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    Experimental Modal Analysis

    Experimental Modal Analysis

    Do you need to do classical modal analysis with an impact hammer or shakers?

    All versions of ARTeMIS Modal support classical modal analysis also known as Experimental Modal Analysis1.

    FRF’s can be uploaded using Universal File Format (UFF/UNV), or be internal estimated by uploading input and output time domain measurements in the Manage Measurement Task, or by using the Impact Testing Module2.

    • Multiple Input Multiple Output Modal Technology
      All methods for Experimental Modal Analysis in ARTeMIS Modal are born multiple input multiple output polyreference methods. This means that the techniques are capable of estimating closely space modes and even repeated modes with a high degree of accuracy. Below there is an example of a perfectly symmetric structure where the polyreference methods have been applied on a setup with two reference accelerometers and a rowing impact hammer.
    • All-in-one Solution for Selected Data Acquisition Hardware
      ARTeMIS Modal supports direct control of selected data acquisition hardware. If a data acquisition plugin is available along with the EMA plugin, then it is possible to perform a complete impact testing using ARTeMIS Modal. Below it is also shown how the above example has been created using impact testing.
    • Easy Import of Frequency Response Functions from Third Party Providers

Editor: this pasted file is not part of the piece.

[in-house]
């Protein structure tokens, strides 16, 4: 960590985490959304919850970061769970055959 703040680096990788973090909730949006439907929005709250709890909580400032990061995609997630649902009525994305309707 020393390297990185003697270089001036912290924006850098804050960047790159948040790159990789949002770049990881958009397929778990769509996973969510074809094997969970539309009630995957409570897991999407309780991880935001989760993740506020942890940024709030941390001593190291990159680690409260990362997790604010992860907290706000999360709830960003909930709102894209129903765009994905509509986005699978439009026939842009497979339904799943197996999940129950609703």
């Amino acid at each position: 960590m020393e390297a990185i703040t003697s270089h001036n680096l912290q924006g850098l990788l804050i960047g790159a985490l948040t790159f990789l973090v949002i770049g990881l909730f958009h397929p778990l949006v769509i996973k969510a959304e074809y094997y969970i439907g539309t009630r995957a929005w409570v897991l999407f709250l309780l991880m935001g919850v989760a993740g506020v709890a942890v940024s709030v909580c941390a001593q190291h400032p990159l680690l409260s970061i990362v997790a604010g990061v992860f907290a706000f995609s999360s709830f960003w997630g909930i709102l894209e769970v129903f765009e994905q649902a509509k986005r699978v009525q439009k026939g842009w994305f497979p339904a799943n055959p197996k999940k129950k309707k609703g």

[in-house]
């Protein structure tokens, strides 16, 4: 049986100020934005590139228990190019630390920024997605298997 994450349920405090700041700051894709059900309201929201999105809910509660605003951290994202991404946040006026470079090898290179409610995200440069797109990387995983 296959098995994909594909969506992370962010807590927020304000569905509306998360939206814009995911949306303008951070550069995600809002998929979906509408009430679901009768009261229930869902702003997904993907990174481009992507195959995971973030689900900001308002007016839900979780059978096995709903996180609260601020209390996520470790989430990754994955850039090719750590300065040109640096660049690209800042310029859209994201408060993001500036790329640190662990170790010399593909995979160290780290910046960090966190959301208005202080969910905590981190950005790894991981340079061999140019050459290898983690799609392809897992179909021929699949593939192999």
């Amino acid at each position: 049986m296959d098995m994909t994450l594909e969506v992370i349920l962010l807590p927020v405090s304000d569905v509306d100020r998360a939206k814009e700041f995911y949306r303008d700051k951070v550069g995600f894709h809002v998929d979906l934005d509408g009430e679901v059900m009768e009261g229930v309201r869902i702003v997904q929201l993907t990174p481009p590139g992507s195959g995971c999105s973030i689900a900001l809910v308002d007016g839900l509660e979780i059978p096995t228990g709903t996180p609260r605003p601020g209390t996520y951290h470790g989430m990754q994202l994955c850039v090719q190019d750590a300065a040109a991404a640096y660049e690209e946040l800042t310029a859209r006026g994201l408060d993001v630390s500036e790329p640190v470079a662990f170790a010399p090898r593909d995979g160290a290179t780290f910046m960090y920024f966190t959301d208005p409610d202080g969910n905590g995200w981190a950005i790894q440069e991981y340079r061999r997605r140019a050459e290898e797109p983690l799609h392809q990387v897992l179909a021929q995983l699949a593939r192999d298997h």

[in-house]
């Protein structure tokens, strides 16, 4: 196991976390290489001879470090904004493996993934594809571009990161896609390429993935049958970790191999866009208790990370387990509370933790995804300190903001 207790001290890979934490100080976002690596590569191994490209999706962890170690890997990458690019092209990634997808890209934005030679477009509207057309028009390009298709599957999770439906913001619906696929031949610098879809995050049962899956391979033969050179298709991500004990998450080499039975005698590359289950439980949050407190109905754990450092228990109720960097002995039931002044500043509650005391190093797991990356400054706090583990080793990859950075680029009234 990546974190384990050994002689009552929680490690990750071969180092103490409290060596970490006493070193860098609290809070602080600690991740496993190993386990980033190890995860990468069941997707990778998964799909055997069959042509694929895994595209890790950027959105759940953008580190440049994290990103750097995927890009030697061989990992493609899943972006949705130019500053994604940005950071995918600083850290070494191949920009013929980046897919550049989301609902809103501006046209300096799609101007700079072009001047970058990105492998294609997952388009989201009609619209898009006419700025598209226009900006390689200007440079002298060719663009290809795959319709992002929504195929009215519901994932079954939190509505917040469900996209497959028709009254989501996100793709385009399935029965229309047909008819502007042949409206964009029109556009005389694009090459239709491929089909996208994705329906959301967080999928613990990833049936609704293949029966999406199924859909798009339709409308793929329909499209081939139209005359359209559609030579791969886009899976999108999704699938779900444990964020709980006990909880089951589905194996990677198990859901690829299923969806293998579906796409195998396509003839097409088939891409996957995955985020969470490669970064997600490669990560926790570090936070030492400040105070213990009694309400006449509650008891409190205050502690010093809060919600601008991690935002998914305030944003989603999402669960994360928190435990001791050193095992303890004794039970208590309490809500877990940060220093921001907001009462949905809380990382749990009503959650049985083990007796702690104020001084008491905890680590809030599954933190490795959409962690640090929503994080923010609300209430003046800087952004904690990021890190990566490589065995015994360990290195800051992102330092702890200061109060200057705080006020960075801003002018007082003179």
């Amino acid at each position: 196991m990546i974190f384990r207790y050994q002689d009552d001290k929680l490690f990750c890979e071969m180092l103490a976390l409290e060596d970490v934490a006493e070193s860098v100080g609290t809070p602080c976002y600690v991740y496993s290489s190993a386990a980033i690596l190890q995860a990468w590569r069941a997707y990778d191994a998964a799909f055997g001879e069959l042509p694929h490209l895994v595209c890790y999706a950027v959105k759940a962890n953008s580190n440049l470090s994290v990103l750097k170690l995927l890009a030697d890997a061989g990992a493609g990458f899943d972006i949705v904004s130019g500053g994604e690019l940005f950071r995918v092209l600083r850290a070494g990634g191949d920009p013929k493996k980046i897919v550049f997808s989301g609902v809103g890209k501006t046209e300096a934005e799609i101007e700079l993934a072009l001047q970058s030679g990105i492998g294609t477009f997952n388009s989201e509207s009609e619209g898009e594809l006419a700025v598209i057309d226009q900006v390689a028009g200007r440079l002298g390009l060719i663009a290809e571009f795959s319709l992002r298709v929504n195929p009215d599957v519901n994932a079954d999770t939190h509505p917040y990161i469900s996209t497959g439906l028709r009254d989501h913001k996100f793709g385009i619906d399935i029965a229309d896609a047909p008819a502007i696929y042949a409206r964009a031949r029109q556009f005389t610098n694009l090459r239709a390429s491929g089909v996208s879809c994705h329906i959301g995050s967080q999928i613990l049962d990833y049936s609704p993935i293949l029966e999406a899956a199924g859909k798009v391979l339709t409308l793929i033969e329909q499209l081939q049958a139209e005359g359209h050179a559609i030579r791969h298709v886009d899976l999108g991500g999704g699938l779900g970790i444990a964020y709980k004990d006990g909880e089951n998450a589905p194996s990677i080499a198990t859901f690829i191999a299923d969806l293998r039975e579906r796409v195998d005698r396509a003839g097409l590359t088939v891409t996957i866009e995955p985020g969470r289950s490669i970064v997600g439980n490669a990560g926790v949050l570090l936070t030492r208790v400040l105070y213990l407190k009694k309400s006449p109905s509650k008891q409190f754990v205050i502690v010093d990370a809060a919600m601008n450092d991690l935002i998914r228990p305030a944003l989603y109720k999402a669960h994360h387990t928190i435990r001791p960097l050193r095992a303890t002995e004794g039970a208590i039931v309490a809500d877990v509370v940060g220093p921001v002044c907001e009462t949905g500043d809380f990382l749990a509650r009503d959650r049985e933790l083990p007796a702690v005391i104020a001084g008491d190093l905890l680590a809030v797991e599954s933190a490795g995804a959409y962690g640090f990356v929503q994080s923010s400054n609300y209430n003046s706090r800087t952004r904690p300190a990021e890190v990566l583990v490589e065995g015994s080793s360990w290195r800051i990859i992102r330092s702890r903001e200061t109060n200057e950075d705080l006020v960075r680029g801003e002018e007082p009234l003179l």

ARTeMIS Modal is designed to work with geometry information and Frequency Response Functions obtained from third party providers. Through the Universal File Format standard all can be uploaded from a single or multiple files. See the example below showing how a modal test of an Audi TT is imported from a third party provider in this way.

    Two polyreference methods are available; CMIF Peak Picking and RFP-Z polynomial estimation.

    Complex Mode Indicator Function (CMIF) – Peak Picking

    Benefits

    • Intuitive modal parameter estimation based on peak-picking in frequency domain.
    • Immediate results even in case of hundreds of measurement points and modes.
    • Extremely robust being based on the Singular Value Decomposition of the matrices of the Frequency Response Functions.
    • Handles single- or multiple test setups and single- or polyreference in exact same way.

    Rational Fraction Polynomial in Z domain (RFP-Z)

    Benefits

    • Estimates global modes from stabilization diagram of modes extracted from rational polynomials.
    • Estimates natural frequencies, damping ratios and mode shapes using Automatic Mode Estimation.
    • Cursors used to select the frequency range to use in the polynomial estimation.
    • Optional correction of damping estimates in case exponential windows are used during internal impact testing.2
    • Handles single- or multiple test setups and single- or polyreference in exact same way.

    Experimental Modal Analysis

    1: Requires the Experimental Modal Analysis plugin.
    2: Requires the Experimental Modal Analysis and a data acquisition plugin.

    Application of Experimental Modal Analysis

    Below two Experimental Modal Analysis examples are shown. The first demonstrate the use of the internal impact testing module. The second demonstrate how to upload and analyze FRF’s obtained from third party software.

    Impact Testing and Modal Analysis of a Symmetric Steel Plate

    This example demonstrate the impact testing module as well as the two polyreference methods for EMA in ARTeMIS Modal. The structure is a symmetric steel plate with dimensions 300 x 300 x 8 mm. Two accelerometers has been mounted as references and the impacts were made in 16 positions in a 4 x 4 grid.

    The test and analysis can be seen in the three YouTube videos below:

    Part 1. Setting up an ARTeMIS Modal project for EMA

    Part 2. Performing the actual impact testing

    Part 3. CMIF Peak Picking and RFP-Z modal analysis

    Below the final results are depicted.